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Integrated Management of Mayweed Chamomile in Wheat and Pulse Crop Production Systems

Integrated Management of Mayweed Chamomile in Wheat and Pulse Crop Production Systems

PNW695
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Drew Lyon, Extension Small Grains Weed Science, Washington State University, Ian Burke, Research Weed Scientist, Washington State University, Andrew Hulting, Extension Weed Science Specialist, Oregon State University, Joan Campbell, Weed Science Research/Instruction Associate, University of Idaho
In small grain and pulse crops throughout the high rainfall zones of the Inland Pacific Northwest, mayweed chamomile is a troublesome weed. Individual plants can produce as many as 17,000 seeds, and seed remain viable in the soil for many years. This publication outlines integrated management strategies for mayweed chamomile, highlighting the importance of preventing seed production.
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Abstract

Mayweed chamomile (Anthemis cotula) is a troublesome weed in small grain and pulse crops throughout the high rainfall zones of the Inland Pacific Northwest (PNW). It is an annual that can germinate in the fall or spring and that reproduces only by seed. Individual plants can produce as many as 17,000 seeds, and seed remain viable in the soil for many years. Preventing seed production is the key to managing mayweed chamomile! While herbicides are an effective tool for mayweed chamomile control, herbicide-resistant biotypes are an increasing concern. An integrated management approach is required for the sustainable, long-term control of this species.

Introduction

Mayweed chamomile, also known as dog fennel, mayweed, stinkweed, or stinking chamomile, is a native of the Mediterranean region. It is commonly found in disturbed areas, roadsides, along ditches, and in fields of wheat, barley, and pulse crops throughout the high rainfall zones (greater than 16 inches of average annual precipitation) of the Inland PNW, where it is well adapted to the warm, dry summer weather. The bushy annual, sometimes winter annual, has attractive daisy-like flowers and a strong, unpleasant odor. Mayweed chamomile is a member of the sunflower family (Asteraceae). The species name, cotula, is from a Greek word for “small cup,” which describes the shape of the flower. Contact with mayweed chamomile can result in skin rashes in some people and irritation to the mucous membranes of livestock. It can also impart a strong flavor to the milk of dairy livestock. Mayweed chamomile reduces crop yields through competition for water, nutrients, and light. Yield losses in winter wheat are usually less than 5%, but in spring wheat, mayweed chamomile can reduce grain yields by up to 25%. In pulse crops, particularly lentils, mayweed chamomile infestations can result in total crop loss.

Identification

Although mayweed chamomile seed germinates throughout the year, most seeds germinate in the autumn and spring when soil moisture is plentiful. The cotyledons, also known as the seed leaves, are small, stemless, smooth-edged, and oval in shape (Figure 1). The cotyledons often dry up quickly and are frequently not present on plants with more than a few true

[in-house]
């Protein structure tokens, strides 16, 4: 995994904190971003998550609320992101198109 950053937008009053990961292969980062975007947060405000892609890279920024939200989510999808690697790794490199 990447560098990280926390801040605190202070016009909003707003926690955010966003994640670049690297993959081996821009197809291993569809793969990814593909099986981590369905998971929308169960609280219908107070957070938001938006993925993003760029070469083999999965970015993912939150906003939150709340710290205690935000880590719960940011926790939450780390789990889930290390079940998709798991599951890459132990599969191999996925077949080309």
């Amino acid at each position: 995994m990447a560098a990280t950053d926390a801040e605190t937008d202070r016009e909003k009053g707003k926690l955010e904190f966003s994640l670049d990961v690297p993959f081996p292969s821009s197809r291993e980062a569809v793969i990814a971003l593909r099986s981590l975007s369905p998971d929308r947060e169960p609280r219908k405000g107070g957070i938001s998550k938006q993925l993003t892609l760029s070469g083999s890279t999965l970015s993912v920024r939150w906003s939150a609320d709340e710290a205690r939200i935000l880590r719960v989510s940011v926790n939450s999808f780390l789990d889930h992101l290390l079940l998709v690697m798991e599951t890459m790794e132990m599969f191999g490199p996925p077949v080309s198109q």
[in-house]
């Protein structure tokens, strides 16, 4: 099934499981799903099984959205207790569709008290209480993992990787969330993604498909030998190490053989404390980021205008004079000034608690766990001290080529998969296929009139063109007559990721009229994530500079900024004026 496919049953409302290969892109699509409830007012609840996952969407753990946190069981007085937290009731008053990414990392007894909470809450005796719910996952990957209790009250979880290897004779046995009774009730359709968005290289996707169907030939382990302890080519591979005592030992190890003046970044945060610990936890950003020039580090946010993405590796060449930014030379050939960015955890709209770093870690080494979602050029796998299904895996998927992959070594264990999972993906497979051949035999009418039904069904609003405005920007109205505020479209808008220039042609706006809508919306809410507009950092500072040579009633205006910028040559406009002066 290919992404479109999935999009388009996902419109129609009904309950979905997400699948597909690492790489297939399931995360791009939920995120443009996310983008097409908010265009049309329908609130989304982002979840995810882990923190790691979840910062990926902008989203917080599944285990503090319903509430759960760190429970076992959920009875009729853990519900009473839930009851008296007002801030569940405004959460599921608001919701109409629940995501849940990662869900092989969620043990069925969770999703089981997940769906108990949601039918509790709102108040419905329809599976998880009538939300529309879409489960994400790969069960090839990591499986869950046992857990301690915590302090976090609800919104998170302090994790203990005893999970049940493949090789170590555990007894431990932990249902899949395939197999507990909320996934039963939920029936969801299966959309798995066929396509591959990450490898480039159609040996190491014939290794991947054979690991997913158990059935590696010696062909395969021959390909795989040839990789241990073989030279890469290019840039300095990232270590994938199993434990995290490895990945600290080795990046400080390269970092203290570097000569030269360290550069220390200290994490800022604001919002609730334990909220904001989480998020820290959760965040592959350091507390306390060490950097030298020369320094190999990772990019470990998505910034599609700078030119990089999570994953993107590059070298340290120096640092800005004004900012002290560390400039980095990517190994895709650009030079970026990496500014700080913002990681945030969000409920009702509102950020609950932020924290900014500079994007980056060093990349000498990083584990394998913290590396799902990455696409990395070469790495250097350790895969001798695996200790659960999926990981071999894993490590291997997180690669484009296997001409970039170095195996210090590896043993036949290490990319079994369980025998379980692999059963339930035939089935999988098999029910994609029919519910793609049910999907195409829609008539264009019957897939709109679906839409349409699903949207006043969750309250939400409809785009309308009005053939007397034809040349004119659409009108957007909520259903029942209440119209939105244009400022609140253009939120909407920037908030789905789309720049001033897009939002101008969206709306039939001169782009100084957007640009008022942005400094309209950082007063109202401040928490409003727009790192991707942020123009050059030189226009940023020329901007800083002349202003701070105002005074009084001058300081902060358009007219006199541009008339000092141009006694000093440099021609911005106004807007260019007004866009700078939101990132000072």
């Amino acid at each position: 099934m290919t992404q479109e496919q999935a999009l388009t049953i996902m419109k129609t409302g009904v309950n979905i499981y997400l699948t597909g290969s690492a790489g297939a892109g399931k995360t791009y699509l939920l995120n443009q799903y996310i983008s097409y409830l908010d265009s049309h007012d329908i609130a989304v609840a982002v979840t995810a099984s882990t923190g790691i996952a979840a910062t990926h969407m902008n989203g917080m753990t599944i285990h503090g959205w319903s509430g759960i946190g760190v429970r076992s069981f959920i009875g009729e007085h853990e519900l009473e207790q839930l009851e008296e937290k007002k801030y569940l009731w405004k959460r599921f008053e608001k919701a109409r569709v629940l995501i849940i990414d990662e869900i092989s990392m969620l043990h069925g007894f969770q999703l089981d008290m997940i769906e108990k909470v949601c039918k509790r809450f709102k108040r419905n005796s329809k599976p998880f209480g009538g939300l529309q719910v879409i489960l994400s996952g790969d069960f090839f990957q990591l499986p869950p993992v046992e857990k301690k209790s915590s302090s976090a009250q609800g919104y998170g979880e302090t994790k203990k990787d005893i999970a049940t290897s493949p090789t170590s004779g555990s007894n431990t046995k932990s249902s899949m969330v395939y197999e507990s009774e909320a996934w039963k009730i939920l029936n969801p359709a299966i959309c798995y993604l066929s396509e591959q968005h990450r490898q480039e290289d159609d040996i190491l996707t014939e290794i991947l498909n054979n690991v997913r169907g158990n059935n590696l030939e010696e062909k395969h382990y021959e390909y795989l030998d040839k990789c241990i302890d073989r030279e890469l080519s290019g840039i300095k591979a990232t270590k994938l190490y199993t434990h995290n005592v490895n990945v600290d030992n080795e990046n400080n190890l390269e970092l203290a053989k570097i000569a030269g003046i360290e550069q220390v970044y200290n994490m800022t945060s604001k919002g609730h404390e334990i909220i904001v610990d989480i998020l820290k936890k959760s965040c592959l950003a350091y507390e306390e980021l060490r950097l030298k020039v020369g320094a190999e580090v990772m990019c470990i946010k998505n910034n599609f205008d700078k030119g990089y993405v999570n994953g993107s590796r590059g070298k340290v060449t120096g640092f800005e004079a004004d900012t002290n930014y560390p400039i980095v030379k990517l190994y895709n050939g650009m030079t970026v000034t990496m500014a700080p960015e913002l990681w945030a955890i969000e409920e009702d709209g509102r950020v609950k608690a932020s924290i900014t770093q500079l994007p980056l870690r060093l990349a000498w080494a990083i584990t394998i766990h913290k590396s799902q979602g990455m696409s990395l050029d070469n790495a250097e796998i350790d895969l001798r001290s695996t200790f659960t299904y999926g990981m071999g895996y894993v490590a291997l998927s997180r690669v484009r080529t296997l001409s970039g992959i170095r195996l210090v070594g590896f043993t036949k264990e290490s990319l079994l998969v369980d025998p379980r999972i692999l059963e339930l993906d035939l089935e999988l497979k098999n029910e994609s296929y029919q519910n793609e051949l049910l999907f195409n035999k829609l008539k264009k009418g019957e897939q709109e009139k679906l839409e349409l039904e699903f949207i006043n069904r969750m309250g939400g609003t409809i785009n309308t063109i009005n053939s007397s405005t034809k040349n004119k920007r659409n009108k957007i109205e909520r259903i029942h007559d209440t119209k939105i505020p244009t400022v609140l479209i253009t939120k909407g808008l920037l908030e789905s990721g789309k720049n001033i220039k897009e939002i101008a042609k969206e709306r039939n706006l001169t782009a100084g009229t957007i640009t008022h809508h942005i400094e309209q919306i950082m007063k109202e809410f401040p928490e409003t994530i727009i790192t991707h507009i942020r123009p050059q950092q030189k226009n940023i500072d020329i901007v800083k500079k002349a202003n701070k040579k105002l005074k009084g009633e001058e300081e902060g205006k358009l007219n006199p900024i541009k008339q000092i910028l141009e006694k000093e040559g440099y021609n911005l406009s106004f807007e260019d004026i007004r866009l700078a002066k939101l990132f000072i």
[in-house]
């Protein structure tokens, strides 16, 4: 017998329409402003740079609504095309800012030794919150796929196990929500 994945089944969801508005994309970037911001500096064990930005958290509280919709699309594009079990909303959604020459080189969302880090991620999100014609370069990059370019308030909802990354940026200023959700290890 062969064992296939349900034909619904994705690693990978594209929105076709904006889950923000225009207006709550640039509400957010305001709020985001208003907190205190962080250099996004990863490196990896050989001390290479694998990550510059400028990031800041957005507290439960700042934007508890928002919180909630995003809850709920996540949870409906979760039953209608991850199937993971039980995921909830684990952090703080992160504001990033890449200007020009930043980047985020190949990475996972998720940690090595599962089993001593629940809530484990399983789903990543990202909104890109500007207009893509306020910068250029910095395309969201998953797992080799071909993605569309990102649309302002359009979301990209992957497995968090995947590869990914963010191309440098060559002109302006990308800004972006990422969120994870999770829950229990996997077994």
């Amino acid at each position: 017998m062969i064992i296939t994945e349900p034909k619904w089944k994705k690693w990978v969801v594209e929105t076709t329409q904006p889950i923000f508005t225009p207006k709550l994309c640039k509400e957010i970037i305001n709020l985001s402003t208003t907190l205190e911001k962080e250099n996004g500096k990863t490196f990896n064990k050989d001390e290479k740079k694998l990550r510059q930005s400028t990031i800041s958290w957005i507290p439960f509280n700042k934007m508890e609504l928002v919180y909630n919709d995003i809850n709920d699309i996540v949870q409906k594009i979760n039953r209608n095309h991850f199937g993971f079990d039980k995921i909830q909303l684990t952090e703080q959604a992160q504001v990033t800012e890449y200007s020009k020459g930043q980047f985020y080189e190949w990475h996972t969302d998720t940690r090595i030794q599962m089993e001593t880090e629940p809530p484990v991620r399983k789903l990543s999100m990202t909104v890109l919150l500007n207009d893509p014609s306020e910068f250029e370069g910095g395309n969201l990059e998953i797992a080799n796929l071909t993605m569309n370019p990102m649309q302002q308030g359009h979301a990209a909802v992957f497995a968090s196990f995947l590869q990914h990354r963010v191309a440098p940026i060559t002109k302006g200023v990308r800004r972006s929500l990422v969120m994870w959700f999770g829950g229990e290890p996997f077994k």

leaves (Figure 1). The first pair of true leaves are opposite to one another on the stem, while subsequent leaves are alternate to one another. The leaves are bright green, fleshy, and divided into many small, narrow, sharp-pointed parts (Gaines and Swan 1972). Leaves are 1 to 2.5 inches long and about 3/4-inch wide, with the lower leaves having stems (petioles) and the upper leaves lacking petioles. The leaves can be nearly hairless to hairy.

Figure 1. Mayweed chamomile seedling with cotyledons (plant on right) that quickly wither and are seldom seen by the time several true leaves emerge (plant in center). Photo courtesy of Henry Wetzel, Washington State University.
Figure 1. Mayweed chamomile seedling with cotyledons (plant on right) that quickly wither and are seldom seen by the time several true leaves emerge (plant in center). Photo courtesy of Henry Wetzel, Washington State University.

Mayweed chamomile has a short, thick taproot. Mature plants grow to be 4 to 24 inches tall, are branched, and contain single flower heads, about 3/4- to 1-inch in diameter, on the ends of branches and unbranched stalks in the leaf axils (the junction of the leaf and stem). The flower heads consist of white ray flowers circling a center of yellow disc flowers (Figure 2). Plants flower from May to October, with the main flowering period occurring June to July (Van Vleet 2006). Stems and remnants of flowers often persist into the winter months.

Similar Weeds Confused with Mayweed Chamomile

Pineapple-weed (Matricaria discoidea) and scentless chamomile (Tripleurospermum maritimum) are two species that can be easily confused with mayweed chamomile (Table 1). Pineapple-weed can be differentiated from mayweed chamomile by the lack of ray flowers in the flower head and by the lack of foul odor when the leaves are crushed.

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